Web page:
The work of computer technician-turned-artist Steven Boothe and the premise of Peter Lovenheim’s book In the Neighborhood have so much in common, it’s a relief they found each other: Boothe’s photography exhibit “found in passing” is currently on display at Cal Poly’s Kennedy Library, in conjunction with Lovenheim’s In the Neighborhood being named the 2012 Cuesta College Book of the Year.
- PHOTO BY STEVEN BOOTHE
- SCENES OF SLO: Steven Boothe shot 150 images of local neighborhoods for the exhibit “found in passing” at the Kennedy Library.
“found in passing” features 150 scenes from San Luis Obispo neighborhoods. Some are mere glances, seemingly shot at random. They are often blurred, like Impressionist paintings, or childhood memories. We see the changing landscape of a street corner, a young man waving to someone on the other side. Other photographs are clearer and more deliberate: the smiling face of a loved one, or a snapshot of a child on a tricycle.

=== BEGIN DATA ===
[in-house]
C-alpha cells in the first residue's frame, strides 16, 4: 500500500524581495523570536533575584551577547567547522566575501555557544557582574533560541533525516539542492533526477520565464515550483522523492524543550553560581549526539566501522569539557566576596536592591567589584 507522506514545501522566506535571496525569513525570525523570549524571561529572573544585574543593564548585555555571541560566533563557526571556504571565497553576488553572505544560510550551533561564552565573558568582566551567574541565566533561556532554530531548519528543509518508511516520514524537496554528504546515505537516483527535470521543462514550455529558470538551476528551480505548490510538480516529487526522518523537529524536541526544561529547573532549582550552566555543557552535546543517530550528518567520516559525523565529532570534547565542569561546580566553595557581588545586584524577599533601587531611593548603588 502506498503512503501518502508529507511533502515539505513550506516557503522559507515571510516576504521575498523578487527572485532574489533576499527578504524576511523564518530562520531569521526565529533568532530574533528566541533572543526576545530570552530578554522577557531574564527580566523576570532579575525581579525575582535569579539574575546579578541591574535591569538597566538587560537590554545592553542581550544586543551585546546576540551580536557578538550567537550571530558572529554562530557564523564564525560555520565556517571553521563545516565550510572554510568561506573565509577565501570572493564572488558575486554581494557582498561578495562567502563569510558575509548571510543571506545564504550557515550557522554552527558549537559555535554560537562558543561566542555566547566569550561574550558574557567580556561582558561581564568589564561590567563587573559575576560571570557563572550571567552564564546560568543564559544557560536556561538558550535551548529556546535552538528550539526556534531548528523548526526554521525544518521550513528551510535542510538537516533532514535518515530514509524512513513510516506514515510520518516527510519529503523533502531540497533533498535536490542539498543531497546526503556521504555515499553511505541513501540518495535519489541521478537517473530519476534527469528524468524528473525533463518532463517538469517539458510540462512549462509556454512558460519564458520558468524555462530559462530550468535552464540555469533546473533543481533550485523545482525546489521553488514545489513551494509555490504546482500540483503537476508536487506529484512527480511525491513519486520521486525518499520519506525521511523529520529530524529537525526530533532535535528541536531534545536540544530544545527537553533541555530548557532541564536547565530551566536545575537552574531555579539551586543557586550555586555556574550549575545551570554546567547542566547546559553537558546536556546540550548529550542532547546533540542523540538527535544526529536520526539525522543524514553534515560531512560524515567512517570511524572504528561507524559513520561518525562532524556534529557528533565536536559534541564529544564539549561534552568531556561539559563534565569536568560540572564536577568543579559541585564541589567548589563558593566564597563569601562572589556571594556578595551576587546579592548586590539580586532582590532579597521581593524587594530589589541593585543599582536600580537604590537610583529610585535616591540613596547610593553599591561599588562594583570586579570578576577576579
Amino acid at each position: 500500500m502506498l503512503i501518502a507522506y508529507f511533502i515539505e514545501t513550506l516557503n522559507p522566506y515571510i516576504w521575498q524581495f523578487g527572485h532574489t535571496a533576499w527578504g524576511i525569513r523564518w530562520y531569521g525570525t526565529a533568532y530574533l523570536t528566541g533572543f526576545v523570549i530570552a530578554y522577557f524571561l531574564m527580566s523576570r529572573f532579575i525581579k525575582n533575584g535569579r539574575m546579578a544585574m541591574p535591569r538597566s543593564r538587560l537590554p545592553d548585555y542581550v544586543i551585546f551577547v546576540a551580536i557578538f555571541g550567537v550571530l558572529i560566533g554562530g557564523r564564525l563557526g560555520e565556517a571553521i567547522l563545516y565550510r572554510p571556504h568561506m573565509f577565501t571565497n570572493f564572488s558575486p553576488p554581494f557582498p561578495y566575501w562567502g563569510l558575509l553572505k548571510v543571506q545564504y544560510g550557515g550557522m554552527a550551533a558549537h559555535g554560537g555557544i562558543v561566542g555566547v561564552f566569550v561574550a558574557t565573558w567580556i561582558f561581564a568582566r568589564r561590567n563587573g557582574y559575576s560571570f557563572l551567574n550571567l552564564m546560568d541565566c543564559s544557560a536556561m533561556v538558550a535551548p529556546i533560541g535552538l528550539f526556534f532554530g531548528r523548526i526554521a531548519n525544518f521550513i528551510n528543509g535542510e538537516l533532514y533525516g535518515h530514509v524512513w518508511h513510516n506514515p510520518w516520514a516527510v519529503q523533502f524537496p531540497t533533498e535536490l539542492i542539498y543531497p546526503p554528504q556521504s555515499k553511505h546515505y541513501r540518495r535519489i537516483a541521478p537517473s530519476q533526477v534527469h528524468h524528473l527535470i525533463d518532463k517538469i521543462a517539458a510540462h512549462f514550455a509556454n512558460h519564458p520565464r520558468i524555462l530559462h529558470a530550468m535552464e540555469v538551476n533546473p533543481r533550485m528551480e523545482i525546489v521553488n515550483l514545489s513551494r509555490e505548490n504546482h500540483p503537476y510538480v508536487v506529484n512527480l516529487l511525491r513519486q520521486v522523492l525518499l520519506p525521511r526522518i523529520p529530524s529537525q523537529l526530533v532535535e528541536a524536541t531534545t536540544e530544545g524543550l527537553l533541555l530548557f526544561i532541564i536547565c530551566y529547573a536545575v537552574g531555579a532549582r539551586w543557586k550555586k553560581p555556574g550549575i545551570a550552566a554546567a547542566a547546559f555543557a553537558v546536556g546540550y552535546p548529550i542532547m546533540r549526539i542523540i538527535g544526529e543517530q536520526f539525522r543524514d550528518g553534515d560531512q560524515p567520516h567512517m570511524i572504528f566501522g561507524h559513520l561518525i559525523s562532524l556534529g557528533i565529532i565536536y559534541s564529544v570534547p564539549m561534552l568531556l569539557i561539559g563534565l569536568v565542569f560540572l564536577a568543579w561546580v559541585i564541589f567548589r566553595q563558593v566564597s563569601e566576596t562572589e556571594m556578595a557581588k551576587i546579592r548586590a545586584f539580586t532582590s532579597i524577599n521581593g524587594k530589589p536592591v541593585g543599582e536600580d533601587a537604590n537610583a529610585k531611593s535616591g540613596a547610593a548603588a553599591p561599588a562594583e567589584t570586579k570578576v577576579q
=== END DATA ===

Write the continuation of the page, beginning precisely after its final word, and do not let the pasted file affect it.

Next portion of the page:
“Who are we?” Boothe’s artist’s statement inquires. “What is a neighborhood? If we went looking, where would we start? Where would we search? How do we respond when we find one? Do we engage? Do we involve ourselves with others? … Is there any difference between a neighbor and an occupant?”
“found in passing,” which hangs in the Kennedy Library’s second floor gallery through Feb. 24, is the perfect tribute to a work like Lovenheim’s In the Neighborhood, one that chronicles, as the book’s subhead reads, the author’s “search for community on an American street, one sleepover at a time.”
In keeping with the book’s theme, the subject of neighbors, neighborhoods, and community will be explored in a week of cultural activities, discussions, and workshops surrounding Lovenheim’s lecture at Cuesta’s CPAC on Tuesday, March 27.
For more on the Cuesta College Book of the Year, visit library.cuesta.edu/book. For more on Boothe, visit boothefam.com.